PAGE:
Where do ideas come from? In each episode, scientists Itai Yanai and Martin Lercher explore science's creative side with a leading colleague. New episodes come ...
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Prisca Liberali and the junkies of discovery
Prisca Liberali is a senior group leader at the Friedrich Miescher Institute for Biomedical Research in Switzerland. In this episode, Prisca tells us how her creative thinking thrives on recursive thinking – going deeper and deeper into a problem from different angles. Prisca also deliberately uses carefully chosen conferences to discuss and to develop ongoing projects. As much as her lab’s creativity is an inextricable part of the process, she admits that at the core it’s a lonely job. What eases leadership in the lab is learning who you are: which tasks you find easy and which tasks require excessive energy – and then sharing that information with your team members.For more information on Night Science, visit https://www.biomedcentral.com/collections/night-science .
Tom Mullaney & Chris Rea on giving thanks to bias
Tom Mullaney is a Professor of History at Stanford University and the Kluge Chair in Technology and Society at the Library of Congress, and Chris Rea is a Professor of Asian Studies at the University of British Columbia. In 2022, Tom and Chris published the book ‘Where Research Begins: Choosing a Research Project That Matters to You (and the World)’. In this episode, we talk about self-centered research (and about getting over yourself), how vulnerable self-confidence empowers your research, and how your personal biases are necessary for you to notice anything interesting at all. For more information on Night Science, visit https://www.biomedcentral.com/collections/night-science .
Bonnie Bassler and living on the edge in a nerdy kind of way
Bonnie Bassler is the Chair of the Molecular Biology Department at Princeton. In this episode, Bonnie talks about her passion for scientific inquiry, creativity, mentorship, and how the journey of discovery is about asking the right questions, distinguishing between what you can do and what you should do, and about embracing the unexpected. In our very lively and fun discussion, we explore the significance of asking "why" questions to fuel passion and curiosity – even if only the if/what/when/how questions lead to clear answers – and we explore the balance between chaos and control in the scientific process. And so while the pay might be bad and the hours long, the joy of doing science and living on the edge in a “nerdy kind of way” makes it all worthwhile.For more information on Night Science, visit https://www.biomedcentral.com/collections/night-science .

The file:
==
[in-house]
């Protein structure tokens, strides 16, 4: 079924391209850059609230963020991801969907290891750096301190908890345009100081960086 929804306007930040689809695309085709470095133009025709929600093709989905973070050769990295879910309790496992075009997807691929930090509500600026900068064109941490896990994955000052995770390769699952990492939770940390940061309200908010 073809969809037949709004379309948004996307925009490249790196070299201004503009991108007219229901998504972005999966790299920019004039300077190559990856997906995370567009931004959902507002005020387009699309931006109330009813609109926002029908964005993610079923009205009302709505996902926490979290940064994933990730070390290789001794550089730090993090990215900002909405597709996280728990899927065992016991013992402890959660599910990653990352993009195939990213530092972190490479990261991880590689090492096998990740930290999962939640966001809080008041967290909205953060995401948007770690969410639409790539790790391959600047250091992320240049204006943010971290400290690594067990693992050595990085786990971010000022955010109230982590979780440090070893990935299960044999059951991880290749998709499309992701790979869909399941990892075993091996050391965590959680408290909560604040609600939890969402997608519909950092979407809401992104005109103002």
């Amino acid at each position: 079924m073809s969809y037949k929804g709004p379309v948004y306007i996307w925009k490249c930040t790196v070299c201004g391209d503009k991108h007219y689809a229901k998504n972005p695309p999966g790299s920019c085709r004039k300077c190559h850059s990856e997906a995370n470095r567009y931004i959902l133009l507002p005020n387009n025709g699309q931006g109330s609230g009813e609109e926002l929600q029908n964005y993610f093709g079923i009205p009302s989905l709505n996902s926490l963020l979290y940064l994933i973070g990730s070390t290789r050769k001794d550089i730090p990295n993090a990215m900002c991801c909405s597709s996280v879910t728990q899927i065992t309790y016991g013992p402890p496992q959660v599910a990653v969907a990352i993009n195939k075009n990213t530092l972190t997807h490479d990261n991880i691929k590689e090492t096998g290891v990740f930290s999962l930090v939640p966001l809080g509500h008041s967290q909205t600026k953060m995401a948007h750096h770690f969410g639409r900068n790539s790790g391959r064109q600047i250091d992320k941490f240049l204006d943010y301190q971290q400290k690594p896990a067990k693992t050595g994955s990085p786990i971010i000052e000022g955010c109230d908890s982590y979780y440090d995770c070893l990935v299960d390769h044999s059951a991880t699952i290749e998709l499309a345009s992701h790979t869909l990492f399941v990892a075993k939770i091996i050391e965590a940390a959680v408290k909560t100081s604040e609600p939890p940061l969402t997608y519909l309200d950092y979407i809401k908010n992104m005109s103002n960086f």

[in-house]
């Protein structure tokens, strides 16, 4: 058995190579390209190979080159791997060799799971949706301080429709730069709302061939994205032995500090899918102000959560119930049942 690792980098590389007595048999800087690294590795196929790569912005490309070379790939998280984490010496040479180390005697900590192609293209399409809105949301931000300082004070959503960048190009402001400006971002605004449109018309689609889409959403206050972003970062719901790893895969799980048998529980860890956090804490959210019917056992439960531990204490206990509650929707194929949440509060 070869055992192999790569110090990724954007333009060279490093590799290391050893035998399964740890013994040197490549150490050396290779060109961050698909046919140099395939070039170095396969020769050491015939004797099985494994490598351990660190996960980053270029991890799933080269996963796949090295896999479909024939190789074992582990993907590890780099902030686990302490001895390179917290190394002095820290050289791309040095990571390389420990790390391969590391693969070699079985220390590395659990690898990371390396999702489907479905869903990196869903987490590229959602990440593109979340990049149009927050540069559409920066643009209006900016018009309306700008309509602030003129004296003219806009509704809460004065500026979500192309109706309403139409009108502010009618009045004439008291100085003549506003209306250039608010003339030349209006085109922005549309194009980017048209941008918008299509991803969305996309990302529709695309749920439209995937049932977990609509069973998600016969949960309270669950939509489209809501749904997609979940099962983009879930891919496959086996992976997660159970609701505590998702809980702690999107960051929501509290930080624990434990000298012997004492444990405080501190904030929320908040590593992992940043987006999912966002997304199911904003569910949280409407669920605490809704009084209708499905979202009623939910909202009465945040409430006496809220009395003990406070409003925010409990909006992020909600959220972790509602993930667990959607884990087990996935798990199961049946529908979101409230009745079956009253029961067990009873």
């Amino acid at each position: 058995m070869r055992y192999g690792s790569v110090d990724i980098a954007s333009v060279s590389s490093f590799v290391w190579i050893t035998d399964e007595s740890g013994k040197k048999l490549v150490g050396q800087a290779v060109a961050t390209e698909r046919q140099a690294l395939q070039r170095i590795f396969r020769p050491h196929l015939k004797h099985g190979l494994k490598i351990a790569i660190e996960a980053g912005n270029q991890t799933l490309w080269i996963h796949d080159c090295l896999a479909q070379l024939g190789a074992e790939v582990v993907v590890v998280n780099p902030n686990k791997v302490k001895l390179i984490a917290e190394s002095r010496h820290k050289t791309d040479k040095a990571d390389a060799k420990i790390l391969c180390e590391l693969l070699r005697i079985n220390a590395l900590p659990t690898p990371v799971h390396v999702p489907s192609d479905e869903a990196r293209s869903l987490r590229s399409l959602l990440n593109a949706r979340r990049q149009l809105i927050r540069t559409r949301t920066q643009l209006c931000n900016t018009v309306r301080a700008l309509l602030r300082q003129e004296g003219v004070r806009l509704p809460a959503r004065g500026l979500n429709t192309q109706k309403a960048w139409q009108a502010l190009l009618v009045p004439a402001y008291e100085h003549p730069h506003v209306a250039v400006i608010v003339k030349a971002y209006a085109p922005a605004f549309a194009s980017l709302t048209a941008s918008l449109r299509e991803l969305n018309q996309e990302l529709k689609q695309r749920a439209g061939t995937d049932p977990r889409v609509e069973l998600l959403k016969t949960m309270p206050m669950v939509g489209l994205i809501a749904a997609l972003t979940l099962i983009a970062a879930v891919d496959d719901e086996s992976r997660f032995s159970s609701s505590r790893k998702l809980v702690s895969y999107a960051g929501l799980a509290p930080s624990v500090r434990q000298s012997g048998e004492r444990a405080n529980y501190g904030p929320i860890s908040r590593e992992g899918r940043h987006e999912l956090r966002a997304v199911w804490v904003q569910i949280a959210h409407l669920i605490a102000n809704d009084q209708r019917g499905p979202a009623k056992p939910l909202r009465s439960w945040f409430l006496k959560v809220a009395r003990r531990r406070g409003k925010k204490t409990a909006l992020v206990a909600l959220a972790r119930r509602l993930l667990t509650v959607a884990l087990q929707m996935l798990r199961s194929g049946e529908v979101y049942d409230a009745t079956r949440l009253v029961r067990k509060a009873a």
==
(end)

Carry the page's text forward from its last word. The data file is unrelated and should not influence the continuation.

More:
Yukiko Yamashita, the queen of analogies
Yukiko Yamashita is a biology professor at MIT and an investigator at the Howard Hughes Medical Institute. Yukiko’s research is amazingly broad, perhaps because she often only realizes at the end of a project which question she was asking by what she had been doing, as she explains in this episode. She likens research to solving 5000-piece jigsaw puzzles – not one at a time, but with the pieces from hundreds of puzzles all dumped together. So that while we put the pieces together, we have to be always watching ourselves: does that come from the same picture? Yukiko sees her role in the lab like that of an old wise woman in a tribe, a kind of ancient memory that still remembers their conversation with former lab members – stimulating creativity by bridging projects and generations of researchers.For more information on Night Science, visit https://www.biomedcentral.com/collections/night-science .
Stephen Wolfram is the Worldly Scientist
Can you think of another big company CEO that does basic science? Stephen Wolfram is the CEO of Wolfram Research – the company that developed Mathematica and Wolfram Alpha – but most fundamentally he has a deep commitment to figuring out the nature of reality. Stephen wrote the landmark ‘A new kind of science’ in 2002 and in his current ‘physics project’, Steven is trying to show that the universe is at its core computation, and that its fundamental laws arise from simple computational programs. We talked with Stephen about how he drills down to get the simplest possible explanations to tackle the foundations of scientific fields. He also told us how he makes progress by coming in with new tools to the old problems, with his own brand of scientific creativity.For more information on Night Science, visit https://www.biomedcentral.com/collections/night-science .